For five out of eight isotopes, our results for copper agree with the only other measurement available in the literature, which has been performed at LNGS (39). For Mn, Co and Co, we observe production rates which are , , and times lower, respectively. We obtain identical results with the Activia calculations in (11), when we use the same semi-empirical formulae to calculate the excitation functions (case ). The predictions using the MENDL-2P database (44) (case ) tend to underpredict the production rates. The semi-analytical study (41) predicts much higher production rates than observed for both tested cosmic ray spectra (cases  (45),  (46)). The TALYS-based work (42) yields reasonable values, which are 20-60% higher than measured, and show better agreement with our measurement than with the one of Ref. (39).

5.2 Xenon

Isotope T Xenon: specific saturation activity at sea level [Bq/kg]
[days] This work Literature values
Measurement Calculations Measurement Calculation
Activia Cosmo LUX (47) TALYS (42)
Be 53.3 6.4 6.4
Sr 64.8
Zr 83.4
Nb 62.0
Rh 15.0
Rh 1205.3 16.6 15.3 0.5
Ag 252.0
Sn 115.0
Sb 986.0 0.2 13.5 0.5
Te 154.0
Te 119.7
I 13.0
I 8.04
Xe 36.4 415 555
Xe 8.89
Xe 11.77
Xe 5.25
Cs 6.47 166 164
Table 4: Results for the cosmogenic activation of natural xenon. The specific saturation activities at sea level are compared to our predictions based on Activia and Cosmo, to a measurement by LUX (47) and to a calculation using the TALYS code (42). The half-lifes refer to the numbers used in the software packages. Deviations from our measured values beyond 1 and 1 are indicated by bold or italic font styles, respectively.

For the xenon sample, we present the measured saturation activities at sea level in Table 4, together with our Activia/Cosmo-based predictions. We also compare the results to measurement performed by the LUX Collaboration (47), and to predictions using the TALYS code (42). To re-scale the LUX-numbers to saturation activities at sea level, we use the procedure described in Section 3 and the information provided in Ref. (47): we assume that all xenon was activated at sea level for 150 days, followed by 49 days (7 days) activation of 50% (50%) of the inventory at the SURF aboveground laboratory. The subsequent cool-down time underground was 90 days (132 days). The atmospheric depth at the SURF altitude of 1600 m is 881 g/cm, corresponding to a vertical nucleon flux of 8.5 mssr. This yields a conversion factor of 3.3, in agreement with the number given by LUX (47).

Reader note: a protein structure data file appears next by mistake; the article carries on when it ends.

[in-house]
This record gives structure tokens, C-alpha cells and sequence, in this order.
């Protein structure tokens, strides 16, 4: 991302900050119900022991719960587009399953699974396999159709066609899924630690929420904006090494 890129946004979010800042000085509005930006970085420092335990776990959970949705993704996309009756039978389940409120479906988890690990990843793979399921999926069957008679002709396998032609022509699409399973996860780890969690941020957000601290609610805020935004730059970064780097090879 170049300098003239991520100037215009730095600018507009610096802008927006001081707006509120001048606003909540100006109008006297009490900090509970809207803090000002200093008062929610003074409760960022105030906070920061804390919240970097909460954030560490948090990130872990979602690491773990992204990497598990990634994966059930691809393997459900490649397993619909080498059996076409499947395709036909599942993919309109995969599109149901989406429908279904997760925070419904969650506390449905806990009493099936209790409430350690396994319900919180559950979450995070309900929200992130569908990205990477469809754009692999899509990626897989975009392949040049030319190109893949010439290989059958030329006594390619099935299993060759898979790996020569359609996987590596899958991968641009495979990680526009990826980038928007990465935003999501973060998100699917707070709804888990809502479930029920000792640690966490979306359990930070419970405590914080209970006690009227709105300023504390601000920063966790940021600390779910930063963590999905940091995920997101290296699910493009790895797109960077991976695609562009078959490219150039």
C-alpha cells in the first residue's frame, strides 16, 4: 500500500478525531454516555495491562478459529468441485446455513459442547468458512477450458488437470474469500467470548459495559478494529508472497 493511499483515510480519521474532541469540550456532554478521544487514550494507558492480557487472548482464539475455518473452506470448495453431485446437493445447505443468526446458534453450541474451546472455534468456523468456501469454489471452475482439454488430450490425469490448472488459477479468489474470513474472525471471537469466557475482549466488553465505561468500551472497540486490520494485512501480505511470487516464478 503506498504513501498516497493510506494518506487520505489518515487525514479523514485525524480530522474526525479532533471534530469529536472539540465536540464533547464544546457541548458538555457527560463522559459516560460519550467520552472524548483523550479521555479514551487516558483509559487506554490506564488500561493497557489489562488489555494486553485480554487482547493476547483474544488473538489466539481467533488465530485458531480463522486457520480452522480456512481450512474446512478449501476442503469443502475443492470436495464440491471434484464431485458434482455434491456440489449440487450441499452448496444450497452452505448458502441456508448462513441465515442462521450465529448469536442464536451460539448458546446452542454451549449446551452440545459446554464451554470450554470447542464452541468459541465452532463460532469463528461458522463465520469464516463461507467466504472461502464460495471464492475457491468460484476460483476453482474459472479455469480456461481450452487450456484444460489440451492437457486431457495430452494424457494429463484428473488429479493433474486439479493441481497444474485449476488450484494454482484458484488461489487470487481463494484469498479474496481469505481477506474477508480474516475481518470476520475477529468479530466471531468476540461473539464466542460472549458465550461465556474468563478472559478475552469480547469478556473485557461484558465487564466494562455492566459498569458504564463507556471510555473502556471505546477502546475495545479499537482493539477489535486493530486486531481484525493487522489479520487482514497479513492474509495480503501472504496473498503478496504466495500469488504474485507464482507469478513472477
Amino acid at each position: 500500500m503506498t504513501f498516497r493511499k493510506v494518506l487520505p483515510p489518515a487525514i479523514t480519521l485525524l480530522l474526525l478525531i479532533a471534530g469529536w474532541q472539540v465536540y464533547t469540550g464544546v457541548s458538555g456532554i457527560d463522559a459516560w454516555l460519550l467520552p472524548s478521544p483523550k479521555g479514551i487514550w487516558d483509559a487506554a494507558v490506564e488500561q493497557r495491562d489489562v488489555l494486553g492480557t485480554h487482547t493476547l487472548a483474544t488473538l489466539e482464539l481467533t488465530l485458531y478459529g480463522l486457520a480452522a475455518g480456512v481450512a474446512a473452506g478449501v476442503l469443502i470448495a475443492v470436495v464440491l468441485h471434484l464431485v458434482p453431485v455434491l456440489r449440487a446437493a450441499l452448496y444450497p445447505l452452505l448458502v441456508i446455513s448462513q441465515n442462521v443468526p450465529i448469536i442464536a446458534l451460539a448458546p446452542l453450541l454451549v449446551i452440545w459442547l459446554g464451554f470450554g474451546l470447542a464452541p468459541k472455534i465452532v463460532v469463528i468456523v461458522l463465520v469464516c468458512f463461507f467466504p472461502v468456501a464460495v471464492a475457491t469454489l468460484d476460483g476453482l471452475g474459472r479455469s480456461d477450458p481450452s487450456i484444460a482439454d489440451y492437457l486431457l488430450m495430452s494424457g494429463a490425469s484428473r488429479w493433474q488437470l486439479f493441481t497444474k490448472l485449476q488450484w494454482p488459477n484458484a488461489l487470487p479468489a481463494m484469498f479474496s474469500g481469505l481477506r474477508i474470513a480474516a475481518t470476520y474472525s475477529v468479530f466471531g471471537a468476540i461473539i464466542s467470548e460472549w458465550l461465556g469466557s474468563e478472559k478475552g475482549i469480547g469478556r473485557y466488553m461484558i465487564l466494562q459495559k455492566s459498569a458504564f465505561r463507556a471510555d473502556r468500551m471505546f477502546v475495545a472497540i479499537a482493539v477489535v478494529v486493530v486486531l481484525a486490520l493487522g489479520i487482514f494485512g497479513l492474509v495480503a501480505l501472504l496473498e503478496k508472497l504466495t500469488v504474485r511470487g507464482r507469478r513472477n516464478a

After activation, we have detected -lines from the following isotopes: Be, Rh, Sb, I and Xe. While our measurement and predictions for I agree within the statistical and systematic errors, this is not the case for the light isotope Be, where the measurement is 50 times higher than the prediction, and for Sb, where we observe a () times higher activity than predicted by Activia and a () times higher activity than the Cosmo prediction. The observed production rate of Xe agrees with the measurement in the LUX detector (47), however, the predictions are about a factor 4 too low. Our sensitivity did not allow us to detect the short-lived xenon isotopes Xe, Xe, and Xe. This also holds for the various other isotopes predicted by Activia and Cosmo, or by the study using TALYS  (42). We note that the cosmogenic production rates for xenon isotopes predicted by Cosmo are systematically higher than the ones from Activia.

6 Discussion and Conclusions

We have carried out the first experiment to directly study the cosmogenic activation of xenon, which is employed as target and detection medium for rare event searches, and the second dedicated measurement on the activation of OFHC copper, often used as ultra-pure detector construction material. Both samples were activated by cosmic rays in a controlled manner at the Jungfraujoch research station (3470 m) to maximize the incident nucleon flux. The activation products were measured with a low-background germanium detector in the Gran Sasso underground laboratory. We have compared the measurement results to our own predictions obtained with the Activia (11) and Cosmo (12) software packages, as well as to other measurements and predictions found in the literature.